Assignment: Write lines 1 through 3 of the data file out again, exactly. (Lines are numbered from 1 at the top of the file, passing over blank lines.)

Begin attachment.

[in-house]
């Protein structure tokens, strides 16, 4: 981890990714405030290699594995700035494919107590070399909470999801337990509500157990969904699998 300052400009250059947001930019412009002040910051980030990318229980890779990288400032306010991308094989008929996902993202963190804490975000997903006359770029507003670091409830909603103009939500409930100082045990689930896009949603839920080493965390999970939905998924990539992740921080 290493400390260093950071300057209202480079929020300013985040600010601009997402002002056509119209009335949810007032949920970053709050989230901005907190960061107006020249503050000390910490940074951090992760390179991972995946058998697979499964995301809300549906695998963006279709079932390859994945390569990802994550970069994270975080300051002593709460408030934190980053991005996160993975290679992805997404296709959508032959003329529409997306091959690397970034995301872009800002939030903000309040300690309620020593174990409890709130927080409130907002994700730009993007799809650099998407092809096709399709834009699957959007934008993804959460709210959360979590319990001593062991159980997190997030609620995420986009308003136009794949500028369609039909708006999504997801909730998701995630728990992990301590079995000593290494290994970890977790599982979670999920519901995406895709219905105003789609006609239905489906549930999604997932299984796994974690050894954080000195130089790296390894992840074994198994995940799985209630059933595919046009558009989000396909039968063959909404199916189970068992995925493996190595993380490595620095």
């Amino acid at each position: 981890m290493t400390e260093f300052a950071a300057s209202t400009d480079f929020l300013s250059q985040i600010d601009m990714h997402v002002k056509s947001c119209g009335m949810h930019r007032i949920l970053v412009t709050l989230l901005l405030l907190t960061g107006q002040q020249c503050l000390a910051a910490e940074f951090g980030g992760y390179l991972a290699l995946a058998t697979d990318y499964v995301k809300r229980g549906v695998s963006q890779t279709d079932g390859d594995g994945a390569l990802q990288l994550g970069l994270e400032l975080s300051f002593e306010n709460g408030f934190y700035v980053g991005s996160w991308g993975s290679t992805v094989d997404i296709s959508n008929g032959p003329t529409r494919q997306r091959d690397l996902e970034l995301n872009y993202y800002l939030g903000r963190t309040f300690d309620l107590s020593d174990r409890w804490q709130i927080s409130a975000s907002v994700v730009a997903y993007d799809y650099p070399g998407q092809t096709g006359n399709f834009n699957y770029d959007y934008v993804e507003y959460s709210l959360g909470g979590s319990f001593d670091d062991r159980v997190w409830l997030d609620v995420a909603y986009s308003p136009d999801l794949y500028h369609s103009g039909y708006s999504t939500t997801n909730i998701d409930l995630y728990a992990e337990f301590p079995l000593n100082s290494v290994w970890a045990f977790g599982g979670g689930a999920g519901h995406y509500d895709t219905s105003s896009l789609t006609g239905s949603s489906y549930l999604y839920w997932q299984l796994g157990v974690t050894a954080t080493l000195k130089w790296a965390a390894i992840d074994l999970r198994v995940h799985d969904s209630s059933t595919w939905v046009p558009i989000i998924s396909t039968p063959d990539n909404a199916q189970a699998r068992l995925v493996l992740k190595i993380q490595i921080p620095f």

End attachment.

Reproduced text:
[in-house]
């Protein structure tokens, strides 16, 4: 981890990714405030290699594995700035494919107590070399909470999801337990509500157990969904699998 300052400009250059947001930019412009002040910051980030990318229980890779990288400032306010991308094989008929996902993202963190804490975000997903006359770029507003670091409830909603103009939500409930100082045990689930896009949603839920080493965390999970939905998924990539992740921080 290493400390260093950071300057209202480079929020300013985040600010601009997402002002056509119209009335949810007032949920970053709050989230901005907190960061107006020249503050000390910490940074951090992760390179991972995946058998697979499964995301809300549906695998963006279709079932390859994945390569990802994550970069994270975080300051002593709460408030934190980053991005996160993975290679992805997404296709959508032959003329529409997306091959690397970034995301872009800002939030903000309040300690309620020593174990409890709130927080409130907002994700730009993007799809650099998407092809096709399709834009699957959007934008993804959460709210959360979590319990001593062991159980997190997030609620995420986009308003136009794949500028369609039909708006999504997801909730998701995630728990992990301590079995000593290494290994970890977790599982979670999920519901995406895709219905105003789609006609239905489906549930999604997932299984796994974690050894954080000195130089790296390894992840074994198994995940799985209630059933595919046009558009989000396909039968063959909404199916189970068992995925493996190595993380490595620095």
């Amino acid at each position: 981890m290493t400390e260093f300052a950071a300057s209202t400009d480079f929020l300013s250059q985040i600010d601009m990714h997402v002002k056509s947001c119209g009335m949810h930019r007032i949920l970053v412009t709050l989230l901005l405030l907190t960061g107006q002040q020249c503050l000390a910051a910490e940074f951090g980030g992760y390179l991972a290699l995946a058998t697979d990318y499964v995301k809300r229980g549906v695998s963006q890779t279709d079932g390859d594995g994945a390569l990802q990288l994550g970069l994270e400032l975080s300051f002593e306010n709460g408030f934190y700035v980053g991005s996160w991308g993975s290679t992805v094989d997404i296709s959508n008929g032959p003329t529409r494919q997306r091959d690397l996902e970034l995301n872009y993202y800002l939030g903000r963190t309040f300690d309620l107590s020593d174990r409890w804490q709130i927080s409130a975000s907002v994700v730009a997903y993007d799809y650099p070399g998407q092809t096709g006359n399709f834009n699957y770029d959007y934008v993804e507003y959460s709210l959360g909470g979590s319990f001593d670091d062991r159980v997190w409830l997030d609620v995420a909603y986009s308003p136009d999801l794949y500028h369609s103009g039909y708006s999504t939500t997801n909730i998701d409930l995630y728990a992990e337990f301590p079995l000593n100082s290494v290994w970890a045990f977790g599982g979670g689930a999920g519901h995406y509500d895709t219905s105003s896009l789609t006609g239905s949603s489906y549930l999604y839920w997932q299984l796994g157990v974690t050894a954080t080493l000195k130089w790296a965390a390894i992840d074994l999970r198994v995940h799985d969904s209630s059933t595919w939905v046009p558009i989000i998924s396909t039968p063959d990539n909404a199916q189970a699998r068992l995925v493996l992740k190595i993380q490595i921080p620095f």